South Carolina Code of Regulations
Chapter 69 - DEPARTMENT OF INSURANCE
69-18 - Title Insurance.
69-18. Title Insurance.
Section 1. Purposes. The within Regulation is predicated upon recognition of the fact that, as presently constituted, the title insurance business is characterized by reverse competition, which is to say that competition among title insurers regularly takes the form of insurers vying with each other for the favor of mortgage lenders, attorneys, or others who control, or who may control, the placement of the title insurance with title insurers. Such reverse competition tends to increase title insurance premiums or to prevent lowering of such premiums in order that greater commissions or other allowances may be paid to agents or mortgage lenders for such business as a means of obtaining the placement of business controlled by the agent with the insurer paying the highest commissions. In addition, other inducements are made to mortgage lenders, attorneys, or others who control, or who may control, such business by title insurers as a means of securing the placement of such business with the insurers offering the inducements. The reciprocal of such inducements is that mortgage lenders or others have resorted to practices which constitute or border upon coercion, intimidation, or boycott in order to obtain or increase their participation in the title insurance premiums. Manifestly, reverse competition works to the detriment, rather than in favor of, the consumer who is called upon to pay the title insurance premiums, and this reverse competition operates to thwart normal economic forces which would otherwise tend to lower title insurance premiums.
(a) Inasmuch as acts of coercion, boycott, or intimidation are not saved by the McCarran-Ferguson Act from application of the Federal antitrust and Federal Trade Commission laws, even though such acts relate to the business of insurance, this State is in danger of being ousted of its regulatory authority over title insurance if prevalent practices and abuses are suffered by this State to continue.
(b) Title insurers which abstain from the payment of excessive commissions or the offering of such inducements either because they deem the same to be morally wrong, or because they fear Federal prosecution, cannot operate or expand their operations within this State because of the competitive disadvantage which they suffer through refusing to offer such inducements.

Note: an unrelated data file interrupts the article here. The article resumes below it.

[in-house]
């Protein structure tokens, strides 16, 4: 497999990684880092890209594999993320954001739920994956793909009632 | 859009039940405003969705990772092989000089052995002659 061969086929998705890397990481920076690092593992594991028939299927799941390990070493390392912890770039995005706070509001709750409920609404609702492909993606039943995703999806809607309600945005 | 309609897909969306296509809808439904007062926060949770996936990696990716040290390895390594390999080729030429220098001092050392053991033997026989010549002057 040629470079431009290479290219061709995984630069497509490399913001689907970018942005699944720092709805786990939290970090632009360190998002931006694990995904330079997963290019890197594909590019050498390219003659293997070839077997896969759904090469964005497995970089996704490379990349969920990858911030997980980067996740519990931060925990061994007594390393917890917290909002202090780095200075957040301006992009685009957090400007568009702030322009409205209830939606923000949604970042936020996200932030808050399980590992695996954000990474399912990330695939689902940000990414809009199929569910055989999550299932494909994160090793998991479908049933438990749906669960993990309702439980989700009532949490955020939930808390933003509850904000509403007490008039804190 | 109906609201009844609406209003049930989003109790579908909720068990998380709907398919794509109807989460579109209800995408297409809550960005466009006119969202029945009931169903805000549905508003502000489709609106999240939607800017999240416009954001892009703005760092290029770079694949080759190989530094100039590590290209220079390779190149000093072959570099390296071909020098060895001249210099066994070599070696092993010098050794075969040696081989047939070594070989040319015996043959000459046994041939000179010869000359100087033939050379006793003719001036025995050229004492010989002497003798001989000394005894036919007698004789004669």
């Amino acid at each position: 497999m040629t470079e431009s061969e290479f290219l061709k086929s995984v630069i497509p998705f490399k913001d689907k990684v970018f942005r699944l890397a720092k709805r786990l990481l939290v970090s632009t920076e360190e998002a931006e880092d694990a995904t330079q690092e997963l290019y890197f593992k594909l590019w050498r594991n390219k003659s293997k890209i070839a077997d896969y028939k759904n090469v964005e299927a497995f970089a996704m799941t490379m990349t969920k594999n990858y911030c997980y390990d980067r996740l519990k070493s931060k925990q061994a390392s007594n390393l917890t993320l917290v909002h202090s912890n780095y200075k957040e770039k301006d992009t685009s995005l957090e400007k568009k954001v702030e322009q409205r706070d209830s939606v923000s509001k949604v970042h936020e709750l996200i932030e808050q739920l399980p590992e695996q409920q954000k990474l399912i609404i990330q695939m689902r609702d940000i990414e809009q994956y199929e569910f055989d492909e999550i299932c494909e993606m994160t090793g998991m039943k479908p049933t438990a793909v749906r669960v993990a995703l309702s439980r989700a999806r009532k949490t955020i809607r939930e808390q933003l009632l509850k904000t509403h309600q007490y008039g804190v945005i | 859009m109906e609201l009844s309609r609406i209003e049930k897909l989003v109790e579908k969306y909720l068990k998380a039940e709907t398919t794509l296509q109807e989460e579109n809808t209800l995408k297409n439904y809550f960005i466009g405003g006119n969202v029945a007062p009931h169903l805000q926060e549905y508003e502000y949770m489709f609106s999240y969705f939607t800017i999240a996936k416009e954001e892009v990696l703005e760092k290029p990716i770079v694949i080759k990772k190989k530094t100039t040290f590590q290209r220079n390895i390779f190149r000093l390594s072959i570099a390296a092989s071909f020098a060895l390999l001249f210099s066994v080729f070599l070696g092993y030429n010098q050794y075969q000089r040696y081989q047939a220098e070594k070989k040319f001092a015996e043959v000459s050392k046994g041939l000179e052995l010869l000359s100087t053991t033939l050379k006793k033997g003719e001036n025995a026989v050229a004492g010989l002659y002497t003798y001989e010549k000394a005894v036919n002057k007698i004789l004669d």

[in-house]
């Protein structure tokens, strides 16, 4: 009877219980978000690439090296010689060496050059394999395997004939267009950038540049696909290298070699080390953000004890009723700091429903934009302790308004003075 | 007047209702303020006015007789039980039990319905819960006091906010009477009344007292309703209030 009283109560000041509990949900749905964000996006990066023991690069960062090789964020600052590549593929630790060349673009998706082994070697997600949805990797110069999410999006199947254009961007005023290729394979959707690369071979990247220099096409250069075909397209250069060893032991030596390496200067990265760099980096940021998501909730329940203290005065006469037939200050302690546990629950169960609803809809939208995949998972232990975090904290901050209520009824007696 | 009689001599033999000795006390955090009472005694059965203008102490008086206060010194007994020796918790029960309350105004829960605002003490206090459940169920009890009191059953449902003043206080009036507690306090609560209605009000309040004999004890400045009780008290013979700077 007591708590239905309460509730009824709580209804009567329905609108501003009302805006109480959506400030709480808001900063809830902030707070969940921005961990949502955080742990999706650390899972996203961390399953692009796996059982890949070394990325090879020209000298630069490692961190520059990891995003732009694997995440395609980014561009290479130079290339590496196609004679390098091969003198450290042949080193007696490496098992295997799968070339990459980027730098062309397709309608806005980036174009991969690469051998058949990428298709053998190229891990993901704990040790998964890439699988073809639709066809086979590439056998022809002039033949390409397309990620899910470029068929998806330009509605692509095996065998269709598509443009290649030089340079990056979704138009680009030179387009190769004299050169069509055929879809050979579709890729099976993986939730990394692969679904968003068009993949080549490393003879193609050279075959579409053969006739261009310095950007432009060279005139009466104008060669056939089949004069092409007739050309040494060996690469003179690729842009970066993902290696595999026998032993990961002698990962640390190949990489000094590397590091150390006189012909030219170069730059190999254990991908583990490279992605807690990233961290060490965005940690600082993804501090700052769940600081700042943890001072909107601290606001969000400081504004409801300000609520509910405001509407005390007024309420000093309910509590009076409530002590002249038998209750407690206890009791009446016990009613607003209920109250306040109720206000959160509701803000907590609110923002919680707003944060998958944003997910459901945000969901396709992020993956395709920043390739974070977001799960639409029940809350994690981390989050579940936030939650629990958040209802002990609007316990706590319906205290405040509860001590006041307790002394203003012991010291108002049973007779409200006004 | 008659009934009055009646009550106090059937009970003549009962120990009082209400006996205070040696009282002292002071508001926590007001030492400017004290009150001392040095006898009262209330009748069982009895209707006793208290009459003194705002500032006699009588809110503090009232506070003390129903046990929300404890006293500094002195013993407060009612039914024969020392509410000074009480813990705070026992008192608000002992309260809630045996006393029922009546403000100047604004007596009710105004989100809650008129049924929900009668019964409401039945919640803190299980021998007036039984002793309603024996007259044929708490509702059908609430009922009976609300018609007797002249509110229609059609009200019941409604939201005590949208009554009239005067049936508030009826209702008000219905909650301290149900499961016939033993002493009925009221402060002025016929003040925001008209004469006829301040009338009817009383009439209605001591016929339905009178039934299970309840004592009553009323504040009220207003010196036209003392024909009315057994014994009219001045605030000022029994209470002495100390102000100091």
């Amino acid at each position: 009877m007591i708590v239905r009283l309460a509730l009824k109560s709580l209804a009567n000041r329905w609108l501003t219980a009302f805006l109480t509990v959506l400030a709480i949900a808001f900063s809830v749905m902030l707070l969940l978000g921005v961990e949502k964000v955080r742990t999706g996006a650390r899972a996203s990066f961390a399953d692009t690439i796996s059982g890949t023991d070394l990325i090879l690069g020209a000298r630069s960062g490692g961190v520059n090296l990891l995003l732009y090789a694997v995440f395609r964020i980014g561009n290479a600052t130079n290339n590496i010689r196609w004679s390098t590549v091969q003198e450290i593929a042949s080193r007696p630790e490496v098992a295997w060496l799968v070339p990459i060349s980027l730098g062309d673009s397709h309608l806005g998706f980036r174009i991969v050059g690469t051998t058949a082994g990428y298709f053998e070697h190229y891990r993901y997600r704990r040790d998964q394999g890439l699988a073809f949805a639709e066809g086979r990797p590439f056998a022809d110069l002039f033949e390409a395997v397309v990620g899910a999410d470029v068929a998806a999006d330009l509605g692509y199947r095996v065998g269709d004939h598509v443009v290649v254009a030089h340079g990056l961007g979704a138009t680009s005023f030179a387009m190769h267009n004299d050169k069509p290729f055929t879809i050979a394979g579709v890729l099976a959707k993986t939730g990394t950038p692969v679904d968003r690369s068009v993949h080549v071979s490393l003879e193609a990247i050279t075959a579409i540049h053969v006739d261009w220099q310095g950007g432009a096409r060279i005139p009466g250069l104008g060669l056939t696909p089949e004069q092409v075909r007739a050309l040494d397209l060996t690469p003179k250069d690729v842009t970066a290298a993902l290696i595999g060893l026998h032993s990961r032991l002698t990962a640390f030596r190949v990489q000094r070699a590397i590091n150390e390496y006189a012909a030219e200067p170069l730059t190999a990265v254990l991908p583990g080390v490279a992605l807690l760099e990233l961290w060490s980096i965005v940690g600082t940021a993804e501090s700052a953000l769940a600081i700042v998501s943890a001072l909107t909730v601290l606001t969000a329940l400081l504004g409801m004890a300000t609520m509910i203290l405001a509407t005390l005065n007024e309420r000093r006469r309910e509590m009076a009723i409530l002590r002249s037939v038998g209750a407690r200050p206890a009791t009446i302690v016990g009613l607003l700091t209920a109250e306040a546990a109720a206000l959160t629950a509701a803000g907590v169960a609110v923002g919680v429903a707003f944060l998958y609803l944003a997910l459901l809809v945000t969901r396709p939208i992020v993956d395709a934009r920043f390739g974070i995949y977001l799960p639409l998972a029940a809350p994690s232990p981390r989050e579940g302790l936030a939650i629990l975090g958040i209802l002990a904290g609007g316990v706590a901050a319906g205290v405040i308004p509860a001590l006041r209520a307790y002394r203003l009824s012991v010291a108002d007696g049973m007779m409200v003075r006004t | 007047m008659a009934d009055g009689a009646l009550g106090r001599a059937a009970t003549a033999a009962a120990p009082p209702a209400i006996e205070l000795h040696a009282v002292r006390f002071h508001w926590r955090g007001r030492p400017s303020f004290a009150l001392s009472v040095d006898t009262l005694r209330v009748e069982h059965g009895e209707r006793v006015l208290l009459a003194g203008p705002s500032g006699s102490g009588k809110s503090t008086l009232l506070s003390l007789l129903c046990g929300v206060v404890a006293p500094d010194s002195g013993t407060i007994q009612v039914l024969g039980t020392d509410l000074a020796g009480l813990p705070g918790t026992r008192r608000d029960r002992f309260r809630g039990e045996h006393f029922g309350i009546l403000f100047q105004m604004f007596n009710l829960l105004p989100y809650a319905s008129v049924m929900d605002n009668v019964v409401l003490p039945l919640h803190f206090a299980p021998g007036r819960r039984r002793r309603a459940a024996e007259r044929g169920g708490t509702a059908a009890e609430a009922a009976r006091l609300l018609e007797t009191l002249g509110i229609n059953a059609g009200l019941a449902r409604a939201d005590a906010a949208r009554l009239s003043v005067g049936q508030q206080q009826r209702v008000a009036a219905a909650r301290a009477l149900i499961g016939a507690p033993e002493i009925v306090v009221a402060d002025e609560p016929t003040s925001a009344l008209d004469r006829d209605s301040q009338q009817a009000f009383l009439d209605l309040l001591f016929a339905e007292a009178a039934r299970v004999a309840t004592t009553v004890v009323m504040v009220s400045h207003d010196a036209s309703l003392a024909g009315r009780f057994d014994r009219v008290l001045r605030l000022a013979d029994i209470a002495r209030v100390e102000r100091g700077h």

Section 2. Unlawful Rebates and Inducements. No title insurer or other person controlled by it shall pay or offer to pay, either directly or indirectly, any referral commission or fee or any part of the premiums for title insurance or any other consideration whatsoever as an inducement for or as compensation on any title insurance business in connection with which a title insurance policy is issued to any of the following:
(a) Any owner or prospective owner or lessee or prospective lessee of real property or any interest therein.
(b) Any obligee or prospective obligee of an obligation secured or to be secured either in whole or part by real property or any interest therein.
(c) Any person who is acting as or who is in the business of acting as agent, representative, attorney, or employee of any of the persons described in (a) or (b); provided, however, that this subdivision shall not be deemed to preclude payment by a title insurer of normal commission to an agent, representative or attorney of any of the persons described in the said subdivisions (a) or (b), but who is not the employee of any such person, except that if any such person entitled to receive and receiving commission hereunder stands in a fiduciary relation to any of the persons described in subdivisions (a) or (b), he must disclose in writing to such person the rate or amount of the commission to be received; further provided, that the commission received from the insurer may not be shared either directly or indirectly with any other person except a duly licensed agent who is not in the employment or under the control of any of the persons described in subdivisions (a) or (b) hereof.
(1) The rule is based, in part, upon recognition of the fact that the agent, representative or attorney of the purchaser or seller paying for the title insurance policy stands in a fiduciary or quasi-fiduciary relationship with such purchaser or seller and that the receipt by him of money or other economic benefit beyond that which such agent, representative or attorney is entitled to as normal commission for services rendered would be inconsistent with his fiduciary relationship in selecting the title insurance for the purchaser or seller. Given a fair disclosure of the rate or amount of such commission to such purchaser or seller, the payment of reasonable agents' commissions is not inappropriate provided there is no division of such commissions in a manner which constitutes a rebate or a benefit to the lender. It is reasonable to assume that when there is no possibility of an unearned and undisclosed material personal benefit or rebate to the said agent, representative or attorney of the purchaser or seller, he would either make no recommendation as to the title insurer or would recommend a listing of title insurers known to be competitive in terms of price or service in order to enhance his own business reputation and competitive position.